Driving, Ownership and Thought Experiments

The digital revolution will change everything. We should not only focus on redesigning the car, but also redesigning the “system.”

In this column, I often write about a new mobility paradigm, how we are going to move past the car ownership model and how the future is going to be great. But I know there are many people out there that like having their own car, like driving and have little or no interest in shared mobility. This is completely understandable. As a general rule, I find more people happy with their cars in more suburban areas. In downtown areas, owning a car is more difficult.

To be clear, I grew up as a total car nut. As a young child, I had hundreds of Matchbox cars. I had little interest in anything other than cars. I went to college to be a car designer. I feel I understand people who love their cars.

We all know our modern cars are simply amazing. We can transport our families in complete comfort at 80 mph, with incredible safety, while enjoying the entertainment system, in a vehicle that costs less than hamburger pound for pound.

But the digital revolution will change everything. We should not only focus on redesigning the car, but also redesigning the “system.”

Over the years, I have met very accomplished car designers and many of them all had a lot of respect for doing more with less. For example, they would appreciate Colin Chapman’s 1958 Lotus Elite design, one of the first cars with a modified monocoque and fiberglass body. They loved how fast a well-designed car could go with a smaller engine, which requires less fuel and cost. Well, if we can appreciate great-performing cars that use less, then we should also appreciate new mobility systems that also offer us a way to move far better with much less.

In the smart mobility future, it will be a lot about the scale and quality of the mobility network. For example, how would you like getting your first mobile phone that could only call 1 percent of your friends or family? It would be worthless. That’s our situation right now: the new mobility network needs to be much larger.

Perhaps you really love your car and have little interest in change. Let’s just dream for a moment on how shared mobility would be better.

Imagine Zipcar builds an underground automated carshare station just a few houses away from yours including a fleet of today’s cars. It houses nearly 300 cars and trucks of all types. When you check out a car, it takes a few minutes for the vehicle to reach the surface, or you can have your selected car in your driveway when you wake up.

You might check out a smaller car for the early part of your week, for going to work and running a few errands. Some might choose a smart car, Chevy Bolt, Fiat 500, or BMW i3. On a couple’s night-out evening, perhaps you will check out a Tesla Model S, Audi A7, Hyundai Genesis, or Cadillac CT6. Heading to the nearby farmers market on the weekend might call for a Toyota C-HR, new Ford Bronco, or VW Atlas. A weekend trip to a vacation spot three hours away might call for a Porsche Panamera or Macan, Volvo XC90, and if it’s just you; a BMW i8 will do nicely.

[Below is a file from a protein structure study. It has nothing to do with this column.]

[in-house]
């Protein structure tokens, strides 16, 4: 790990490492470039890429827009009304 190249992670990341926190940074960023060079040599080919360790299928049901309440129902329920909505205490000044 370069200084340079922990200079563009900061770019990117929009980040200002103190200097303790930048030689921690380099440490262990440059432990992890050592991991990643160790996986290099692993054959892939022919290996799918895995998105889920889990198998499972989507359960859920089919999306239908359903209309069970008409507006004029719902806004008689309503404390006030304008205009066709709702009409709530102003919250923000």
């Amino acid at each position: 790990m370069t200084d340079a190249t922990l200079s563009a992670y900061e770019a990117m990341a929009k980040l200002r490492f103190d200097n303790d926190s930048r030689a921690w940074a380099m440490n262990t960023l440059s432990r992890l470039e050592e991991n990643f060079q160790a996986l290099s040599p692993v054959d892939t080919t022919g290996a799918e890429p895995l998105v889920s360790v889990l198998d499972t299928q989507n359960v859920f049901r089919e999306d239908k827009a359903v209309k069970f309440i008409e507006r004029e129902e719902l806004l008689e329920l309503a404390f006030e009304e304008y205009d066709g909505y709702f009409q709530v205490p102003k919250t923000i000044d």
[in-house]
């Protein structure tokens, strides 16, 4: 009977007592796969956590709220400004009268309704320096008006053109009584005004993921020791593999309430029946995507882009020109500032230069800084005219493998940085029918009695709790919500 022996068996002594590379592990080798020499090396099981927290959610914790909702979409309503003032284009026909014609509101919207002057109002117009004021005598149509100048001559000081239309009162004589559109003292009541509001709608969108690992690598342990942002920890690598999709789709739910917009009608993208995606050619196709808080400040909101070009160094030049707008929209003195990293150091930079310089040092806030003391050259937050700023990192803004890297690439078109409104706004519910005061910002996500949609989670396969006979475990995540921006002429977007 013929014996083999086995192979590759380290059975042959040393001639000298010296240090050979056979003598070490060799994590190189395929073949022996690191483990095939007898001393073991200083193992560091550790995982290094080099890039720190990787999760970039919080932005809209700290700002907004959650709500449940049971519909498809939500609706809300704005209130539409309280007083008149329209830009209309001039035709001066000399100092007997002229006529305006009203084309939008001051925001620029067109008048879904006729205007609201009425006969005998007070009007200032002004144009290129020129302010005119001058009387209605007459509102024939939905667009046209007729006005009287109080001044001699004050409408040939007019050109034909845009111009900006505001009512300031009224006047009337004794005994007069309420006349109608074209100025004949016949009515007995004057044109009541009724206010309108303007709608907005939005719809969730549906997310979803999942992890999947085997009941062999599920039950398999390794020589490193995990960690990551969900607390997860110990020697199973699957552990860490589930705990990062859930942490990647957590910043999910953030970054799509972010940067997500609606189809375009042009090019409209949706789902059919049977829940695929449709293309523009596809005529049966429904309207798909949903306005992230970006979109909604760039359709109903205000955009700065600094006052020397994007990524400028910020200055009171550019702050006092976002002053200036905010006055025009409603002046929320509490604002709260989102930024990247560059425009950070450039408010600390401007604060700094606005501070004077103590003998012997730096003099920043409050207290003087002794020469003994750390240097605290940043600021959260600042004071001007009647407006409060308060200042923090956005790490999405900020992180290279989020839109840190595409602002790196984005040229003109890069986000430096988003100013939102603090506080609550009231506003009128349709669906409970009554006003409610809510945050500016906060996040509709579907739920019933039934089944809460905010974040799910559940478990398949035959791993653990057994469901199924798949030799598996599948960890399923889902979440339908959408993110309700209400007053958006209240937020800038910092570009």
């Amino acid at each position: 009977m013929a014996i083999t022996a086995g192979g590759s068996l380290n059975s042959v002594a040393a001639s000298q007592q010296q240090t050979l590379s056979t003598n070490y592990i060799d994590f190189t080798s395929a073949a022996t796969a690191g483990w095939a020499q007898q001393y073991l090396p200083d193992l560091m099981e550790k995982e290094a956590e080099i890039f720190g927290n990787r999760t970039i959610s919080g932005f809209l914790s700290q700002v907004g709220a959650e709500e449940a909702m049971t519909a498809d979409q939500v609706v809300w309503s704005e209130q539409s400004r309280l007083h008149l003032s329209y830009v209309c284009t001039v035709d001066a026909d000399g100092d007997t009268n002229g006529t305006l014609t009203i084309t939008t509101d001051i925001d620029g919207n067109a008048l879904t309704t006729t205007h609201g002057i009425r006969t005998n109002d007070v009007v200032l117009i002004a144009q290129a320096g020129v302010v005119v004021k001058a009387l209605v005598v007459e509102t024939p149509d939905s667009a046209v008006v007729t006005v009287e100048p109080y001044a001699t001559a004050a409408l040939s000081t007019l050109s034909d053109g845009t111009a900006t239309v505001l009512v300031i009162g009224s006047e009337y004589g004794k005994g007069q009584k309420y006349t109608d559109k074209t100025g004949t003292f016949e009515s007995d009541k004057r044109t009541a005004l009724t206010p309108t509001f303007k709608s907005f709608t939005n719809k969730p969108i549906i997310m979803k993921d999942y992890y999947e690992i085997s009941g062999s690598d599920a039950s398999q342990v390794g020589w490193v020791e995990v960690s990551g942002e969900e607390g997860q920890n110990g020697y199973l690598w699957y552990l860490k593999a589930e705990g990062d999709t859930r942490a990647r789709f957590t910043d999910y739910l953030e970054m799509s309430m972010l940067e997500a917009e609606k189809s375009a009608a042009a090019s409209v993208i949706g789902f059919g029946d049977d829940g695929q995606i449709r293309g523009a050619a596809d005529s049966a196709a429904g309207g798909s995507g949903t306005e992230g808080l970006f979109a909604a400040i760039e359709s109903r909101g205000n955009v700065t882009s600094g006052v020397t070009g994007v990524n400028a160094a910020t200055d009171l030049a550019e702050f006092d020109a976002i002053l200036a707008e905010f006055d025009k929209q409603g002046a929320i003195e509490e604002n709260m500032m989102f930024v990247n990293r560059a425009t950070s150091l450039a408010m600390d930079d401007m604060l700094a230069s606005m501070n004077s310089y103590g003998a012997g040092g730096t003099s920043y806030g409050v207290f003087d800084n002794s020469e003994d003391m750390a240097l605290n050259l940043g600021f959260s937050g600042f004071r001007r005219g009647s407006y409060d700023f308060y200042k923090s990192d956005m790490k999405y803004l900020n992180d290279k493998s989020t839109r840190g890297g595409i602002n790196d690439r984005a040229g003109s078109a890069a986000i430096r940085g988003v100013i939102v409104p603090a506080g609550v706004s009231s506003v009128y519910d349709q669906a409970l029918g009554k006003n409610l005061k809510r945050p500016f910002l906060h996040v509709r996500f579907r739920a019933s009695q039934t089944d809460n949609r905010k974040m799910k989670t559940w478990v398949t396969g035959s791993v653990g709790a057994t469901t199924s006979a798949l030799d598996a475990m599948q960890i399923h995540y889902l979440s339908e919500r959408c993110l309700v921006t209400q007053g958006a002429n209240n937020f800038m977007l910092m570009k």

There will be times you might want to go all in for a more extreme sports car. You might checkout a Lexus LC, Acura NSX, Audi R8, or Lamborghini Aventador. Day trips might call for a Porsche 718, or BMW Z4. There will be a bunch of Ford F-150s and GMC Sierras to help with housework. And there are some Sprinter vans to take your kids entire soccer team out for ice cream after the game.

If the location of the carshare services were convenient, I think it would be much better to have a fleet of cars than just one.

When I hear some automotive people tell me how much people like to drive, it makes me think of a test we should conduct: offer an average driver the use of a $420,000 Rolls Royce Phantom along with a personal chauffeur, available to them 24/7. They drive nowhere for the year, just jump in the back. They no longer have to park or get aggravated by traffic. What percentage of Americans do you think would take the Rolls Royce and driver for one year? I expect a very large percentage of the population. Is it really about driving?

While dreaming of a “car library” next to your house or chauffeur-driven luxury cars for Americans, this is one way to rethink our relationship with our cars. I wonder if you find these scenarios compelling in any way?